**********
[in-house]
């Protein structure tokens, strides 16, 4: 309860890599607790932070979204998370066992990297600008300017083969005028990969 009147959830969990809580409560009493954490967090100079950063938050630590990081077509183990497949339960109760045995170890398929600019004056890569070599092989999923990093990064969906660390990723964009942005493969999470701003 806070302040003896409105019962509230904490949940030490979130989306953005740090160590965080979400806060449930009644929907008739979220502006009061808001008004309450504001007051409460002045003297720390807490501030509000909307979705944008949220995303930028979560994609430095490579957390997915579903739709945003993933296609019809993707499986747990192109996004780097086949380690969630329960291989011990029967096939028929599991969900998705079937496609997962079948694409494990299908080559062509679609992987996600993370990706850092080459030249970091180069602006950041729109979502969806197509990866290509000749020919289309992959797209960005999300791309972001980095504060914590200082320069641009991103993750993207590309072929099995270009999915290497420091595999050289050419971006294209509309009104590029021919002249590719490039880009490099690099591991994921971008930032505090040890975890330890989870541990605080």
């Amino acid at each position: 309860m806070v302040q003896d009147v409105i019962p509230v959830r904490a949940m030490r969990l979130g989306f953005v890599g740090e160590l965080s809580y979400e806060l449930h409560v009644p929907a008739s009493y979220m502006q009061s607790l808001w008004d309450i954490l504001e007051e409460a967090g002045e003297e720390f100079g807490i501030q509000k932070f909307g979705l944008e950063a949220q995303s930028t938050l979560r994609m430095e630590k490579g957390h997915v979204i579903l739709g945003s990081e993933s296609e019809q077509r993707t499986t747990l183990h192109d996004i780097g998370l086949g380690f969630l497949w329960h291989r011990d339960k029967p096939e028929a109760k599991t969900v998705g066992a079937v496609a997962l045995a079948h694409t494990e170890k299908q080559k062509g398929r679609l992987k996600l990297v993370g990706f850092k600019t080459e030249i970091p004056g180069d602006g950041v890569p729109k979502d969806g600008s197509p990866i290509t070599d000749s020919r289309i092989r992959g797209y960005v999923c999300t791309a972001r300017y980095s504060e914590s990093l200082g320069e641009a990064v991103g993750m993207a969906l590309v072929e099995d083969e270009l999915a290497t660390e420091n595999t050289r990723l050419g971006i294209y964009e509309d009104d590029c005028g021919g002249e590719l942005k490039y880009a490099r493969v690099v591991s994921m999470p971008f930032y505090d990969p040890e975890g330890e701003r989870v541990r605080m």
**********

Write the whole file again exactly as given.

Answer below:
[in-house]
């Protein structure tokens, strides 16, 4: 309860890599607790932070979204998370066992990297600008300017083969005028990969 009147959830969990809580409560009493954490967090100079950063938050630590990081077509183990497949339960109760045995170890398929600019004056890569070599092989999923990093990064969906660390990723964009942005493969999470701003 806070302040003896409105019962509230904490949940030490979130989306953005740090160590965080979400806060449930009644929907008739979220502006009061808001008004309450504001007051409460002045003297720390807490501030509000909307979705944008949220995303930028979560994609430095490579957390997915579903739709945003993933296609019809993707499986747990192109996004780097086949380690969630329960291989011990029967096939028929599991969900998705079937496609997962079948694409494990299908080559062509679609992987996600993370990706850092080459030249970091180069602006950041729109979502969806197509990866290509000749020919289309992959797209960005999300791309972001980095504060914590200082320069641009991103993750993207590309072929099995270009999915290497420091595999050289050419971006294209509309009104590029021919002249590719490039880009490099690099591991994921971008930032505090040890975890330890989870541990605080």
């Amino acid at each position: 309860m806070v302040q003896d009147v409105i019962p509230v959830r904490a949940m030490r969990l979130g989306f953005v890599g740090e160590l965080s809580y979400e806060l449930h409560v009644p929907a008739s009493y979220m502006q009061s607790l808001w008004d309450i954490l504001e007051e409460a967090g002045e003297e720390f100079g807490i501030q509000k932070f909307g979705l944008e950063a949220q995303s930028t938050l979560r994609m430095e630590k490579g957390h997915v979204i579903l739709g945003s990081e993933s296609e019809q077509r993707t499986t747990l183990h192109d996004i780097g998370l086949g380690f969630l497949w329960h291989r011990d339960k029967p096939e028929a109760k599991t969900v998705g066992a079937v496609a997962l045995a079948h694409t494990e170890k299908q080559k062509g398929r679609l992987k996600l990297v993370g990706f850092k600019t080459e030249i970091p004056g180069d602006g950041v890569p729109k979502d969806g600008s197509p990866i290509t070599d000749s020919r289309i092989r992959g797209y960005v999923c999300t791309a972001r300017y980095s504060e914590s990093l200082g320069e641009a990064v991103g993750m993207a969906l590309v072929e099995d083969e270009l999915a290497t660390e420091n595999t050289r990723l050419g971006i294209y964009e509309d009104d590029c005028g021919g002249e590719l942005k490039y880009a490099r493969v690099v591991s994921m999470p971008f930032y505090d990969p040890e975890g330890e701003r989870v541990r605080m």